(PhysOrg.com) -- Electric vehicles are far from new, but we are still a long way from electric cars being the norm. Now two new electric cars may bring that goal a step closer.
The Nissan Leaf all-electric prototype shown off recently has 107 horsepower and accelerates quickly and silently, reaching up to 90 miles an hour, and offering a 100 mile driving range. It has all the comforts expected in today's cars, including cruise control, air conditioning, stereo sound system, and a navigation system that points you to the nearest public charging stations.
The Leaf also has a built-in charger with a timer that lets you decide when it is charged. Most owners are expected to charge the 24 kWh battery overnight at their own home. A full recharge will take 16 hours at voltages available in the US, but public fast-charging stations with high-voltage plugs will be able to recharge the battery in just 30 minutes.
Meanwhile Toyota has announced plans to market large numbers of a plug-in Prius hybrid in late 2011. Its range will be much less than the Leaf, at only 14.5 miles, but unlike the Leaf, it is not all-electric, which will be an advantage until charging stations become widespread enough that an all-electric car can go anywhere. Toyota says the hybrid will be extremely economical to run, at 134 mpg. The 5.2 kWh lithium ion battery pack recharge time will be much faster than for the Leaf.
Charging stations are beginning to appear in the US. Director of Product Planning for Nissan in North America, Mark Perry, points out that 2,500 public charging stations will be built around Seattle, and there will soon be a station within five miles of anywhere in the Puget Sound region. Charging stations will also be built elsewhere in the US in the near future.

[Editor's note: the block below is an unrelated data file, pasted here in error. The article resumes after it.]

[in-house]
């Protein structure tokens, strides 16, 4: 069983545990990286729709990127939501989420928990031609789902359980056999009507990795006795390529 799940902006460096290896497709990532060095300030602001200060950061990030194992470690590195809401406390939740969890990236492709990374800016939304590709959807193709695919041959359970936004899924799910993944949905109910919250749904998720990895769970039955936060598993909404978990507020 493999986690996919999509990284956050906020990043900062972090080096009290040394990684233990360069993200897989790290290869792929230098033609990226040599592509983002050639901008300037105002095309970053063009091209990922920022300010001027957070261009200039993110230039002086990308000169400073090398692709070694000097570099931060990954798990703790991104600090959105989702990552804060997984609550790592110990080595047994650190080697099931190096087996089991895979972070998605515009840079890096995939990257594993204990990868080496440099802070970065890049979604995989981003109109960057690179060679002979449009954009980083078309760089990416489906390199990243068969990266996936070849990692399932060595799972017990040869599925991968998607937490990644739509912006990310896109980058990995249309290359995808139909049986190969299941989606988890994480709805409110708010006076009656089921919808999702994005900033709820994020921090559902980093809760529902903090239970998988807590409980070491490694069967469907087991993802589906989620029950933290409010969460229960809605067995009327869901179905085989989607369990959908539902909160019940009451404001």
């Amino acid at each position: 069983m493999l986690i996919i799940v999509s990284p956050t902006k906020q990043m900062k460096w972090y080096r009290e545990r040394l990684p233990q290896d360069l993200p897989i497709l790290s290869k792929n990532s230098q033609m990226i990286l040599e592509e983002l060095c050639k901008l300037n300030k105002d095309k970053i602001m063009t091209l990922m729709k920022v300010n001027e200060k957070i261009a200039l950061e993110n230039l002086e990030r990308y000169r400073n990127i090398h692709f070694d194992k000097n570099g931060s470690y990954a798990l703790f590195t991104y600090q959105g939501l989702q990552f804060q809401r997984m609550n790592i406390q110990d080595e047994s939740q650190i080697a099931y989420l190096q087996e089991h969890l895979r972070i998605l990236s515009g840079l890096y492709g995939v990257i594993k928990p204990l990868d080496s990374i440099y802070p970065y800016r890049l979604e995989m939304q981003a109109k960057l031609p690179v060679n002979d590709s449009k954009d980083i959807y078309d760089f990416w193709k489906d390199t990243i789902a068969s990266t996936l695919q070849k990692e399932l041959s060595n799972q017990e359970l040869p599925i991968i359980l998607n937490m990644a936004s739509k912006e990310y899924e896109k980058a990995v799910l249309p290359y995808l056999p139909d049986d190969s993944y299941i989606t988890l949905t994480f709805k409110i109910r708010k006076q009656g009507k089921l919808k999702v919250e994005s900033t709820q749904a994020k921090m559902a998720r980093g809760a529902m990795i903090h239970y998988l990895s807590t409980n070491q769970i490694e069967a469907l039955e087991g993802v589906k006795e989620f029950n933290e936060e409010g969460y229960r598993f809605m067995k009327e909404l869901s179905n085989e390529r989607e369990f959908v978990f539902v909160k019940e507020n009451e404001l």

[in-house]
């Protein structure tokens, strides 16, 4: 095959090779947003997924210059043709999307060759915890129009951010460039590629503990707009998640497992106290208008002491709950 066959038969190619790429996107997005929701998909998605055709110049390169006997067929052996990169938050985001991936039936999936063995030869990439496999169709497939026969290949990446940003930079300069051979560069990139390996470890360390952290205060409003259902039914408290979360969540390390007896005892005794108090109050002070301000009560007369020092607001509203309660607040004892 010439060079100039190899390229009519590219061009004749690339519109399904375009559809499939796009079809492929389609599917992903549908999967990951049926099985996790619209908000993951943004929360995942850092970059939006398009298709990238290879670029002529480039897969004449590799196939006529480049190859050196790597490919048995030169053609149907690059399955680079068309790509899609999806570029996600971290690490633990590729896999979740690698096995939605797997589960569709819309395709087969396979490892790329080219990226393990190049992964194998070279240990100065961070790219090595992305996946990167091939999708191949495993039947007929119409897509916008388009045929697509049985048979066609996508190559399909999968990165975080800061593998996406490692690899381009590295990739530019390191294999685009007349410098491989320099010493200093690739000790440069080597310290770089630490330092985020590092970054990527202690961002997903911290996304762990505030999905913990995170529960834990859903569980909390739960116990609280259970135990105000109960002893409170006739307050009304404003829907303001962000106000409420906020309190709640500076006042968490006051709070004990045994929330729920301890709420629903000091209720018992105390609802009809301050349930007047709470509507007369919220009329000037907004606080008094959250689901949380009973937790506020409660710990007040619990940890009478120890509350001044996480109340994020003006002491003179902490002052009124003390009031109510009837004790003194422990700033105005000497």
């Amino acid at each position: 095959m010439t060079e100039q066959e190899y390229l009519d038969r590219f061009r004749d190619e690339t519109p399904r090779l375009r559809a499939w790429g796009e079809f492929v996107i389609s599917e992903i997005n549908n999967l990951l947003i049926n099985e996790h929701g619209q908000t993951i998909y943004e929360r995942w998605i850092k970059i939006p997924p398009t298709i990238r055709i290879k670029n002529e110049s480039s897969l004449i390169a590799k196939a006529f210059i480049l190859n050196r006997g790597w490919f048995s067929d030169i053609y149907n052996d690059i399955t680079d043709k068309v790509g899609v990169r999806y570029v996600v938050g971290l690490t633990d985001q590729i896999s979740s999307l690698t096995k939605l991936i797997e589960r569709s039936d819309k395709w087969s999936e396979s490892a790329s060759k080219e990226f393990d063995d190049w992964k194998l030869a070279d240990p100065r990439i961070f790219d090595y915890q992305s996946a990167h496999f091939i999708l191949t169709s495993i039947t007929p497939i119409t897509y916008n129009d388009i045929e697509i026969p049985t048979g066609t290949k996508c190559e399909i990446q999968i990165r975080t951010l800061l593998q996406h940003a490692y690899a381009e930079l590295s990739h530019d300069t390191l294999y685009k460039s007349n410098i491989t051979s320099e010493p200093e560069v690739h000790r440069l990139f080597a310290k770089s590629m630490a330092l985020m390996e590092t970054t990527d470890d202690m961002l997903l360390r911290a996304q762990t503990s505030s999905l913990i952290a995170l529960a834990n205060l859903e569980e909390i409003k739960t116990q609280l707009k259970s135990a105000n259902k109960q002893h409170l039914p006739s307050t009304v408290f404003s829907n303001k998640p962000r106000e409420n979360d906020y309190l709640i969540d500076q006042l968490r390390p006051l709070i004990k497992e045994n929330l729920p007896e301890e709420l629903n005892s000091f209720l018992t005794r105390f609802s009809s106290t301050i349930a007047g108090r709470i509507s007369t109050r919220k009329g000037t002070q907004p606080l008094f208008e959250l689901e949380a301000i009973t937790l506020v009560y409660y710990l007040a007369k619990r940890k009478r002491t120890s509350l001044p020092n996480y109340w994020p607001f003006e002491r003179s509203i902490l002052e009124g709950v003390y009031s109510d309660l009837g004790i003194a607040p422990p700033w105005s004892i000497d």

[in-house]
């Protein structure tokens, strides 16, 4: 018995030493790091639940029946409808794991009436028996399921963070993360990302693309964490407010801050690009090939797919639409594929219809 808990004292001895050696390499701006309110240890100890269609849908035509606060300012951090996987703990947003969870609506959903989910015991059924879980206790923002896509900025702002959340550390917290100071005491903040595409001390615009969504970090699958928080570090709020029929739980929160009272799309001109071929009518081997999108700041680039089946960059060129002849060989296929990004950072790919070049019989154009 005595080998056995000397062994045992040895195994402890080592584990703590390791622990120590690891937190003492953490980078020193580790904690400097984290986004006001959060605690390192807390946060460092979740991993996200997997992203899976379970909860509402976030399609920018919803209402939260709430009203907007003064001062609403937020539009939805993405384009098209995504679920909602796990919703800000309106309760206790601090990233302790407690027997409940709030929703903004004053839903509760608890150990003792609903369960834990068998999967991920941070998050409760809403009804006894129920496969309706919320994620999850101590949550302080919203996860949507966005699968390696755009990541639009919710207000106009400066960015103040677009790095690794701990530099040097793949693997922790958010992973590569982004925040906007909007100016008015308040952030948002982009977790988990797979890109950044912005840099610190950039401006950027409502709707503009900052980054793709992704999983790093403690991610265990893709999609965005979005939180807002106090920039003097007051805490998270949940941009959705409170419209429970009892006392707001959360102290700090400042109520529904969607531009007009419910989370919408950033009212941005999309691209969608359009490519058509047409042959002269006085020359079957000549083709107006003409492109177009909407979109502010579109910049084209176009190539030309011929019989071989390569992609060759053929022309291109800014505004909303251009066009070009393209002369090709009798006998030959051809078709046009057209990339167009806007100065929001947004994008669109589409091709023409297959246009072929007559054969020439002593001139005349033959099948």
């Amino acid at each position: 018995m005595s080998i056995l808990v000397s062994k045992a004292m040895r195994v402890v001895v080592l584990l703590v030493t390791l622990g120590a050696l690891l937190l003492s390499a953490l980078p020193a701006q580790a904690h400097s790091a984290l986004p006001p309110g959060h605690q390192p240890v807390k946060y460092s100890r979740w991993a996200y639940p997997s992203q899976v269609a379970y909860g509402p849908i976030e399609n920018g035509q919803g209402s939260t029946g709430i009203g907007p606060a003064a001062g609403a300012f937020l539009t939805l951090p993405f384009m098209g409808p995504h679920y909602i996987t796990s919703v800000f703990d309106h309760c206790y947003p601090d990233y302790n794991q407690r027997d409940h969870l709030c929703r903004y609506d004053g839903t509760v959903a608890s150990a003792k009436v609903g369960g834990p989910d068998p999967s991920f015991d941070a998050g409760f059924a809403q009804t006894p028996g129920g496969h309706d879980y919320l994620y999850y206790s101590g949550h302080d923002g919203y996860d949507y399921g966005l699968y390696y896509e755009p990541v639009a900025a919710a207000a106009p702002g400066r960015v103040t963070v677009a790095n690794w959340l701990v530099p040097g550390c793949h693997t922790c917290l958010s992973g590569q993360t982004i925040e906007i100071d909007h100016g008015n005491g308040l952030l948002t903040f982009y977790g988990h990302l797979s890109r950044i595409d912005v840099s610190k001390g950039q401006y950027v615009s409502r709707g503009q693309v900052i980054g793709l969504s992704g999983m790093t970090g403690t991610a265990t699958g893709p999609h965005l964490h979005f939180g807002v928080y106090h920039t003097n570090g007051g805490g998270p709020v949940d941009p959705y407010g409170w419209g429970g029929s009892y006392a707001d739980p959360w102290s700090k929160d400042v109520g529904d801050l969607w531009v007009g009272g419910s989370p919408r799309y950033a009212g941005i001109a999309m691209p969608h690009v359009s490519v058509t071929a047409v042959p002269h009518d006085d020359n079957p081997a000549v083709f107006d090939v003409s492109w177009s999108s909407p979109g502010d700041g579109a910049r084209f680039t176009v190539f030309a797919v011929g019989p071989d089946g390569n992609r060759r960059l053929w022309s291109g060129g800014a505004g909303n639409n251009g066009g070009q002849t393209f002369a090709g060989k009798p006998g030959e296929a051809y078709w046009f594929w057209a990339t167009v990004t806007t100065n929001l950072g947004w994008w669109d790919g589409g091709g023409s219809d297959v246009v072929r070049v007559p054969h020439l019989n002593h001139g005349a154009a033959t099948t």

Battery technology is also improving, and the ideal battery for electric cars would give the car a long range, while producing minimal waste when it comes to the end of its life. The battery in the Nissan Leaf uses LiMn chemistry, and is expected to last 10 years, after which it can be recycled.
Nissan will be taking orders for the Leaf starting in spring, 2010, and the car is expected to retail at around $32,000. Toyota's plug-in vehicle should be widely available in 2011, probably for under $30,000, and General Motors will have the Chevy Volt plug-in hybrid available in 2011 at a price tag of about $40,000. Tesla already has its own electric cars with a 313 mile range, and more affordable cars than the Roadster are planned. Ford and Mitsubishi are also planning to offer electric cars in the near future.
Electric cars have zero emissions and in the US are eligible for tax credits, which can be as much as $7,500.
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More information: Nissan Leaf website -- www.nissanusa.com/leaf-electric-car/#/car/index